Quantifying the impact of vibrational nonequilibrium in plasma catalysis: insights from a molecular dynamics model of dissociative chemisorption
KM Bal and EC Neyts, JOURNAL OF PHYSICS D-APPLIED PHYSICS, 54, 394004 (2021).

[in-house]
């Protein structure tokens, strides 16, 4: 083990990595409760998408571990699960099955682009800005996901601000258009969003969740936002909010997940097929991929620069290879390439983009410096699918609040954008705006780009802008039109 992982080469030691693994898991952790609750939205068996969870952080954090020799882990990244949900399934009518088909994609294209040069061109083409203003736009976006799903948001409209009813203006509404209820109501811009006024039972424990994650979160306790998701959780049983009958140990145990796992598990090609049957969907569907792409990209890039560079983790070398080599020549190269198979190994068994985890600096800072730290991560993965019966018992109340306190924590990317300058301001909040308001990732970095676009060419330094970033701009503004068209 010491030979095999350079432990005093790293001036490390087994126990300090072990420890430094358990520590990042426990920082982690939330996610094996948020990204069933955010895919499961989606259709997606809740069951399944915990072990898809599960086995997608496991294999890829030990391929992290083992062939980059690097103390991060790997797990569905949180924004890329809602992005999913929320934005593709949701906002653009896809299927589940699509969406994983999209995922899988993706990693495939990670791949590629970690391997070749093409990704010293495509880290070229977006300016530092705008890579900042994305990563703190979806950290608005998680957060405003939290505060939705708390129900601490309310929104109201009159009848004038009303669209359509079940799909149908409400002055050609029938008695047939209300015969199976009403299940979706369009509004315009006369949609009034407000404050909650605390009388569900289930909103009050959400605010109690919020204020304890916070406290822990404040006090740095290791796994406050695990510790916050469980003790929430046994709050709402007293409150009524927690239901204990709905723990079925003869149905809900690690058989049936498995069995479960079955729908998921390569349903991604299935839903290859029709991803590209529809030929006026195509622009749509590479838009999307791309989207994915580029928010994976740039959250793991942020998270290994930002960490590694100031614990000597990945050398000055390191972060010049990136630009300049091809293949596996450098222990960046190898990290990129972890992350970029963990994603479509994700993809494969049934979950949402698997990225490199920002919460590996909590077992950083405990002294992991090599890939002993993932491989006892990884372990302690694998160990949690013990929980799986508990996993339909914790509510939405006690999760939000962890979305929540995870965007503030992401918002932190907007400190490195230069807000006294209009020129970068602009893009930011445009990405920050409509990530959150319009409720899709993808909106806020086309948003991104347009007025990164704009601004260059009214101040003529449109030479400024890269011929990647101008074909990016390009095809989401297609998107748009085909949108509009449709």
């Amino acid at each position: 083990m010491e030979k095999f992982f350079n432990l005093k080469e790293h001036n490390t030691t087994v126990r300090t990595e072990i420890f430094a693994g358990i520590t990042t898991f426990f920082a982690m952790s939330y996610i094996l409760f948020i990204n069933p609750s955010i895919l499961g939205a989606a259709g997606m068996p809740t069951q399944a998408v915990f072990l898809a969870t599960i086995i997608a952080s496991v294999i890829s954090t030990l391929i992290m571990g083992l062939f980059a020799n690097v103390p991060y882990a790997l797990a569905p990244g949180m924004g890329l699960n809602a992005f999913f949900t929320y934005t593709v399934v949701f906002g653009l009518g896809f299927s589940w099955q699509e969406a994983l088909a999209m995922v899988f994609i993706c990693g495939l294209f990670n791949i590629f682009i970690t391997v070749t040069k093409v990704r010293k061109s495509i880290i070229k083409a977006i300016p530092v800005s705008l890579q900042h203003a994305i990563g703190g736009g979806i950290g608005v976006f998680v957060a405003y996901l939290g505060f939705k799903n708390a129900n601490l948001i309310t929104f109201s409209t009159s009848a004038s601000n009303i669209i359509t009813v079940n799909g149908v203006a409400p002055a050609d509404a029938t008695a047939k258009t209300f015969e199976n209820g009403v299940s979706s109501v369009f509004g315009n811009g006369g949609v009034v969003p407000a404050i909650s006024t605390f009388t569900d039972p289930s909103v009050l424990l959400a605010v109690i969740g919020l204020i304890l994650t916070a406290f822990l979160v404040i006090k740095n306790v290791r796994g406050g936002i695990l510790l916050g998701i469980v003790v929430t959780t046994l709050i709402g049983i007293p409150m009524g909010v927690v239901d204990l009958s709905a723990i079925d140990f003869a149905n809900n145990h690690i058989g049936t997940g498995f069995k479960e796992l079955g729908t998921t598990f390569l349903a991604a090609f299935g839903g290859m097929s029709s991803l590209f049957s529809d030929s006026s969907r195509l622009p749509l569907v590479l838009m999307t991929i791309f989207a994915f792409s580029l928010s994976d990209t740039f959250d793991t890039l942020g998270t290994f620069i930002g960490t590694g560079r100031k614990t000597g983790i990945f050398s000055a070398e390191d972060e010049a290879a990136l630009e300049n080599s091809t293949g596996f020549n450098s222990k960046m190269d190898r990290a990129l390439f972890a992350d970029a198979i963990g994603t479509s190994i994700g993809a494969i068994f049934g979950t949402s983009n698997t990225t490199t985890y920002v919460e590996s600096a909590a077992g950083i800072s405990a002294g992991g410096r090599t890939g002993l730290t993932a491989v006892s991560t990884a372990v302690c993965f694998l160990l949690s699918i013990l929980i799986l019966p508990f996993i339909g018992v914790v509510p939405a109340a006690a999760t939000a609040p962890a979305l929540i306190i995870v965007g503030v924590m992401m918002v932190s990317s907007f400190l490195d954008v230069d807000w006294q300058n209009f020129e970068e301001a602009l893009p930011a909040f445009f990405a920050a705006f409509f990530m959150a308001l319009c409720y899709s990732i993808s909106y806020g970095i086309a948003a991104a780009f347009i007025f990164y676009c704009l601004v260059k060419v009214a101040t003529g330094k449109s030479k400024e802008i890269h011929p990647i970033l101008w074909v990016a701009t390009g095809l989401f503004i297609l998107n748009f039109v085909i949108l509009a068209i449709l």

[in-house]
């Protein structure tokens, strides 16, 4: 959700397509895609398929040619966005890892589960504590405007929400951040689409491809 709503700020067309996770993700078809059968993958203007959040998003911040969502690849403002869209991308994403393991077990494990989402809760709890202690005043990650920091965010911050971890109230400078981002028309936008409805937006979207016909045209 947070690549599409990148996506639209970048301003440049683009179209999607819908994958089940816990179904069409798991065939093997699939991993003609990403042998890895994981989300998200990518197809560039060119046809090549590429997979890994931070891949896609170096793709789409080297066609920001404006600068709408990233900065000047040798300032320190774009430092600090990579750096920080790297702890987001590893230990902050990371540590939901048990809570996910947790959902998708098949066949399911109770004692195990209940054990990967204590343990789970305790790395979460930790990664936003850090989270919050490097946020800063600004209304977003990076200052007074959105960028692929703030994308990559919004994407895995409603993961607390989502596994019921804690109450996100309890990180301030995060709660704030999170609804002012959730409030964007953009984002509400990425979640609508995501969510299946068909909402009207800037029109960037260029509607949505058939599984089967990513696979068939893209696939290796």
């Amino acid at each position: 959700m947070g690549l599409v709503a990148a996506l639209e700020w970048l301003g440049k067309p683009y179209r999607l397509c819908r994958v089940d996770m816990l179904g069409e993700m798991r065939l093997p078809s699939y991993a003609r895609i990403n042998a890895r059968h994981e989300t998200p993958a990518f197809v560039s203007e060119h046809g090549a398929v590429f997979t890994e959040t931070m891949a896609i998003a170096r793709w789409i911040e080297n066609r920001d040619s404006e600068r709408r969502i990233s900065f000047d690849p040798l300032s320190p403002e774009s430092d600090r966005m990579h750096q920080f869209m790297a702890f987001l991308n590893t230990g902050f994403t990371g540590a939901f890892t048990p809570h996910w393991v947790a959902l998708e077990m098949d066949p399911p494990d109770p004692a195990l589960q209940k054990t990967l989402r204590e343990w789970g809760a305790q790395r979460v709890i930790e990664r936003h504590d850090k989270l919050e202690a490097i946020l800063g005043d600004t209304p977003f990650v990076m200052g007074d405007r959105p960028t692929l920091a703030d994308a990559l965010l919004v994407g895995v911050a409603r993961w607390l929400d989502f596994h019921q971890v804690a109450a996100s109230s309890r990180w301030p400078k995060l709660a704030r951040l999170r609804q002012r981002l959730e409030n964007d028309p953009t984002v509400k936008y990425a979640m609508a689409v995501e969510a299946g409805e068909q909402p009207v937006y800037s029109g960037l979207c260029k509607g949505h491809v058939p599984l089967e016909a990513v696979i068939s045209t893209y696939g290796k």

The rate, selectivity and efficiency of plasma-based conversion processes is strongly affected by nonequilibrium phenomena. High concentrations of vibrationally excited molecules are such a plasma- induced effect. It is frequently assumed that vibrationally excited molecules are important in plasma catalysis because their presence lowers the apparent activation energy of dissociative chemisorption reactions and thus increases the conversion rate. A detailed atomic- level understanding of vibrationally stimulated catalytic reactions in the context of plasma catalysis is however lacking. Here, we couple a recently developed statistical model of a plasma-induced vibrational nonequilibrium to molecular dynamics simulations, enhanced sampling methods, and machine learning techniques. We quantify the impact of a vibrational nonequilibrium on the dissociative chemisorption barrier of H-2 and CH4 on nickel catalysts over a wide range of vibrational temperatures. We investigate the effect of surface structure and compare the role of different vibrational modes of methane in the dissociation process. For low vibrational temperatures, very high vibrational efficacies are found, and energy in bend vibrations appears to dominate the dissociation of methane. The relative impact of vibrational nonequilibrium is much higher on terrace sites than on surface steps. We then show how our simulations can help to interpret recent experimental results, and suggest new paths to a better understanding of plasma catalysis.
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